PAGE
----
It’s possible — though not likely — that veteran point guard Jeff Teague has played his final game in a Timberwolves uniform.

He almost certainly has played his last game of the season, with the Wolves announcing last week that Teague is slated to be in a walking boot as part of his recovery from a recurring left foot injury.

Beyond that, Teague has a player option on the final year of his contract for 2019-20, which would pay him $19 million. A reasonable person would conclude Teague wouldn’t make that much on the open market, so barring a trade, he figures to be on the Wolves next year.

While that might limit any roster re-construction the Wolves would want to do this summer, having Teague back would hardly be the worst thing that could happen.

Fellow point guards Derrick Rose and Jerryd Bayless are unrestricted free agents, while Tyus Jones is a restricted free agent, so having a known commodity at a known price has its pluses.

More than that, though, there is this: The Wolves are a better team when Teague plays.

If that was disputed by fans a year ago who still ached for Ricky Rubio (more on that in a minute) or preferred more minutes for Tyus Jones, those voices have quieted down this season even as Teague has been limited to 42 games.

You can still love Ricky and Tyus while still realizing this: The Wolves this season are 23-19 when Teague has played, and they are 10-21 when he hasn’t played.

The latter spread figures to grow more lopsided over these final nine games when the depleted Wolves face several playoff contenders without Teague.

Per Basketball Reference, the Wolves’ net rating this season — points scored minus points allowed per 100 possessions — is plus-0.2 when Teague is on the court, and it’s minus-1.7 when he’s off the court. And their offensive rating is a full 4.5 points better when Teague is on the court vs. off.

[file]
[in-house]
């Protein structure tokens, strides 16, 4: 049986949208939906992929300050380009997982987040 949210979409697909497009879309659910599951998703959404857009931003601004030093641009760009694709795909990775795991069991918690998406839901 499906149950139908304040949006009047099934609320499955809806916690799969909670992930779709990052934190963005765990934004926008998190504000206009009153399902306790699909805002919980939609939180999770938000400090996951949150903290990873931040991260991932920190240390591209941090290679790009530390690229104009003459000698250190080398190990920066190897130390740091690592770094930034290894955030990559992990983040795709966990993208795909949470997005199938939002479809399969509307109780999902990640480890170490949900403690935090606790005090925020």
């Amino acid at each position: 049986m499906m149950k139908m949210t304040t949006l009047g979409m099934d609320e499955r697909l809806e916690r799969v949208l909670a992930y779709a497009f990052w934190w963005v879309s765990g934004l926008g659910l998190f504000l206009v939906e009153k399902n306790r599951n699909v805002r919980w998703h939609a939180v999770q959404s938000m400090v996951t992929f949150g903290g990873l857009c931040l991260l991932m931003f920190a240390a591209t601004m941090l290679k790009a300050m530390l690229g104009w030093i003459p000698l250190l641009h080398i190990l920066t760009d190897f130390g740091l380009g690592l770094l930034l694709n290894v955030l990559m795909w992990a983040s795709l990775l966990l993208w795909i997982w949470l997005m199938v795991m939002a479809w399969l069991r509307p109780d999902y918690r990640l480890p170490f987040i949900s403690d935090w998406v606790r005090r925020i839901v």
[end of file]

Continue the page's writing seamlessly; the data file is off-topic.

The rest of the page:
If the impression is that Utah got the best of the point guard shuffle when the Jazz acquired Rubio in 2017, consider this: Utah is 8-2 this season when Rubio doesn’t play, and its net rating is slightly better when he’s off the court rather than on the court.

Rubio remains what he was here: A joy to watch, a wonderful teammate and an offensive liability when forced to shoot the ball.

If the impression is that Teague lacks durability, this season is clouding your judgment. He missed 12 games last season with the Wolves, but missed three games or fewer in five of the six seasons before that.

Teague’s foot problems have been troublesome this season, but they’ve been the exception rather than the rule in his career.

Even if the Wolves opt for a point guard in this year’s draft as they build toward the future, having Teague next year would be positive as long as he was healthy.

Either Teague would contribute to an improving team and play out his contract here, or he would be a valuable trade chip at the deadline as an expiring contract with playoff experience.

After all, this season was the first time in Teague’s 10-year career that he didn’t make the postseason. Plenty of things conspired to keep the Wolves out of the playoffs this year, but don’t overlook Teague’s health as one of them.